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How I Identified a MongoDB Performance Anti Pattern in 5 Minutes

The other day I was looking at a web application that was using MongoDB as its central database. We were analyzing the application for potential performance problems and inside 5 minutes I detected what I must consider to be a MongoDB anti pattern and had a 40% impact on response time. The funny thing: It was a Java best practice that triggered it!

Analyzing the Application

The first thing I always do is look at the topology of an application to get a feel for it.

Overall Transaction Flow of the Application

Overall Transaction Flow of the Application

As we see it’s a modestly complex web application and it’s using MongoDB as its datastore. Overall MongoDB contributes about 7% to the response time of the application. I noticed that about half of all transactions are actually calling MongoDB so I took a closer look.



Flow of Transactions that access MongoDB, showing 10% response time contribution of MongoDB

Those transactions that actually do call MongoDB spend about 10% of their response time in that popular document database. As a next step I wanted to know what was being executed against MongoDB.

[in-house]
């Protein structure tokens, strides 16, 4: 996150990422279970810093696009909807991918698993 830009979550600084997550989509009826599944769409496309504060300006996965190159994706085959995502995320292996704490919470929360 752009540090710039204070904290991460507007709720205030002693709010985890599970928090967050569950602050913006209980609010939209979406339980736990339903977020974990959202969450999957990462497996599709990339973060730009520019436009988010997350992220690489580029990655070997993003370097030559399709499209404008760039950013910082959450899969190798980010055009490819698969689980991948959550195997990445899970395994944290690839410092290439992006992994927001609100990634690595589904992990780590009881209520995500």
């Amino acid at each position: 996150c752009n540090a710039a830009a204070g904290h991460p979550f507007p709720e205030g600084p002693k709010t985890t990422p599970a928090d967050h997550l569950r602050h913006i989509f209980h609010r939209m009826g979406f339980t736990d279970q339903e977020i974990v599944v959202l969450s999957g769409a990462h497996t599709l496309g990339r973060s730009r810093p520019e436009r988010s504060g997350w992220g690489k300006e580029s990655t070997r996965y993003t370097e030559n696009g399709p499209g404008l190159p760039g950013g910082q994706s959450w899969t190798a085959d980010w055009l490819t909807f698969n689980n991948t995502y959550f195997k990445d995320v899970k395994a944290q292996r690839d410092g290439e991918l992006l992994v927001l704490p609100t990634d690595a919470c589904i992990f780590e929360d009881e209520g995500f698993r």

Overview of all MongoDB commands. This shows that the JourneyCollection find and getCount contribute the most to response time

One immediately notices the first two lines, which contribute much more to the response time per transaction than all the others. What was interesting was that thegetCount on the JourneyCollection had the highest contribution time, but the developer responsible was not aware that he was even using it anywhere.

Things get interesting – the mysterious getCount call

Taking things one level deeper, we looked at all transactions that were executing the ominous getCount on the JourneyCollection.


Transactions that call JourneyCollection.getCount spend nearly half their time in MongoDB

What jumps out is that those particular transactions spend indeed over 40% of their time in MongoDB, so there was a big potential for improvement here. Another click and we looked at all MongoDB calls that were executed within the context of the same transaction as the getCount call we found so mysterious.


All MongoDB Statements that run within the same transaction context as the JourneyCollection.getCount

What struck us as interesting was that the number of executions per transaction of thefind and getCount on the JourneyCollection seemed closely connected. At this point we decided to look at the transactions themselves – we needed to understand why that particular MongoDB call was executed.


Single Transactions that execute the ominous getCount call

It’s immediately clear that several different transaction types are executing that particular getCount. What that meant for us is that the problem was likely in the core framework of that particular application rather than being specific to any one user action. Here is the interesting snippet:


The Transaction Trace shows where the getCount is executed exactly